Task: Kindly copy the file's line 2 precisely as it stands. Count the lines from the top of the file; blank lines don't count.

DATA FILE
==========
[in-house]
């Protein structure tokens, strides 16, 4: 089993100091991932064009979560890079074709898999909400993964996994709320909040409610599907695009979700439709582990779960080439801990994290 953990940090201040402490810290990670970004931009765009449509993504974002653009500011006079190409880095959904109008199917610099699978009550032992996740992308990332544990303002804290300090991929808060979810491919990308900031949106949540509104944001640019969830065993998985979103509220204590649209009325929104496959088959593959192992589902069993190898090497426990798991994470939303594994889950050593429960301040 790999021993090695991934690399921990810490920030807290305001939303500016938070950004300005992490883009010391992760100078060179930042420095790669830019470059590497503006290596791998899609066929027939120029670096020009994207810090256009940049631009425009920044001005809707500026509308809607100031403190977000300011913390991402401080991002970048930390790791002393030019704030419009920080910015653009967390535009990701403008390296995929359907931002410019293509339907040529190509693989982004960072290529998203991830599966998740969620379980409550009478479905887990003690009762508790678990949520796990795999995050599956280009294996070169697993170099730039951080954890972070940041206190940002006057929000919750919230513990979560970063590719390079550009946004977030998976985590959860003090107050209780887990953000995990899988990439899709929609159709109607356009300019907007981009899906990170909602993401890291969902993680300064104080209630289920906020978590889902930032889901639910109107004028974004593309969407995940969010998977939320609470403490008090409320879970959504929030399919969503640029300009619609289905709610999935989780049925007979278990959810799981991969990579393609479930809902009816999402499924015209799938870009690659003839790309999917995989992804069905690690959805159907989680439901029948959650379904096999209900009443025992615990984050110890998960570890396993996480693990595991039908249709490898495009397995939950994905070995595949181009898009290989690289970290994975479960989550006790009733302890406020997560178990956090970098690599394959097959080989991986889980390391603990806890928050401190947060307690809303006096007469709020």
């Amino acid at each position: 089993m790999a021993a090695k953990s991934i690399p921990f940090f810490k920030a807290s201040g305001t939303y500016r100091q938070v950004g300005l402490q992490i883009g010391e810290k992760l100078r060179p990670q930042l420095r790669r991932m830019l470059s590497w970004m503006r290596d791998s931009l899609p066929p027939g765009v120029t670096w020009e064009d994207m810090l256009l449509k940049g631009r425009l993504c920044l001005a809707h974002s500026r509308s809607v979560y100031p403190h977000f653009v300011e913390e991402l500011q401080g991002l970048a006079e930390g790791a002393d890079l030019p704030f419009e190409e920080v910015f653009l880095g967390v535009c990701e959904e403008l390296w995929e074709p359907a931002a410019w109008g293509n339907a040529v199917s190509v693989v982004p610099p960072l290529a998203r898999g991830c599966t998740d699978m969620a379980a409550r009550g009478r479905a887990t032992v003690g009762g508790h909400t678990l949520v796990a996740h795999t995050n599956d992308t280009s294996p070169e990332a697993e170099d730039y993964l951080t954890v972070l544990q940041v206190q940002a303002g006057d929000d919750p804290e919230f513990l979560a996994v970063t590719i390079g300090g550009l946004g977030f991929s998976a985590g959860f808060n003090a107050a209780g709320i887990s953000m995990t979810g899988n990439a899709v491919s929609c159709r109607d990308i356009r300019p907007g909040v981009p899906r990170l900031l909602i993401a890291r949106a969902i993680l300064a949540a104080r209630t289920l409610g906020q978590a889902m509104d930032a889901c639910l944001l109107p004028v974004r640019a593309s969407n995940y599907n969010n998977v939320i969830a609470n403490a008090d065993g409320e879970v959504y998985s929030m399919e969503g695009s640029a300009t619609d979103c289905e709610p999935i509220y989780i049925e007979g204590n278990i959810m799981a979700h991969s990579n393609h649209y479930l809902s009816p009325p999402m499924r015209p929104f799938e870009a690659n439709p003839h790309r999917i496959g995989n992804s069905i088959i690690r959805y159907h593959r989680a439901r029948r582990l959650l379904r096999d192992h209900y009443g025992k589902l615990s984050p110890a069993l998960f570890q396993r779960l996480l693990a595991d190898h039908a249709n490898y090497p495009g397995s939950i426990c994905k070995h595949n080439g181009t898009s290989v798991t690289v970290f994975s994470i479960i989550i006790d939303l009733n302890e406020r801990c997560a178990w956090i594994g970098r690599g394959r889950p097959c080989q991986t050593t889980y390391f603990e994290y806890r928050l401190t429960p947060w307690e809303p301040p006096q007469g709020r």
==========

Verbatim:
């Protein structure tokens, strides 16, 4: 089993100091991932064009979560890079074709898999909400993964996994709320909040409610599907695009979700439709582990779960080439801990994290 953990940090201040402490810290990670970004931009765009449509993504974002653009500011006079190409880095959904109008199917610099699978009550032992996740992308990332544990303002804290300090991929808060979810491919990308900031949106949540509104944001640019969830065993998985979103509220204590649209009325929104496959088959593959192992589902069993190898090497426990798991994470939303594994889950050593429960301040 790999021993090695991934690399921990810490920030807290305001939303500016938070950004300005992490883009010391992760100078060179930042420095790669830019470059590497503006290596791998899609066929027939120029670096020009994207810090256009940049631009425009920044001005809707500026509308809607100031403190977000300011913390991402401080991002970048930390790791002393030019704030419009920080910015653009967390535009990701403008390296995929359907931002410019293509339907040529190509693989982004960072290529998203991830599966998740969620379980409550009478479905887990003690009762508790678990949520796990795999995050599956280009294996070169697993170099730039951080954890972070940041206190940002006057929000919750919230513990979560970063590719390079550009946004977030998976985590959860003090107050209780887990953000995990899988990439899709929609159709109607356009300019907007981009899906990170909602993401890291969902993680300064104080209630289920906020978590889902930032889901639910109107004028974004593309969407995940969010998977939320609470403490008090409320879970959504929030399919969503640029300009619609289905709610999935989780049925007979278990959810799981991969990579393609479930809902009816999402499924015209799938870009690659003839790309999917995989992804069905690690959805159907989680439901029948959650379904096999209900009443025992615990984050110890998960570890396993996480693990595991039908249709490898495009397995939950994905070995595949181009898009290989690289970290994975479960989550006790009733302890406020997560178990956090970098690599394959097959080989991986889980390391603990806890928050401190947060307690809303006096007469709020």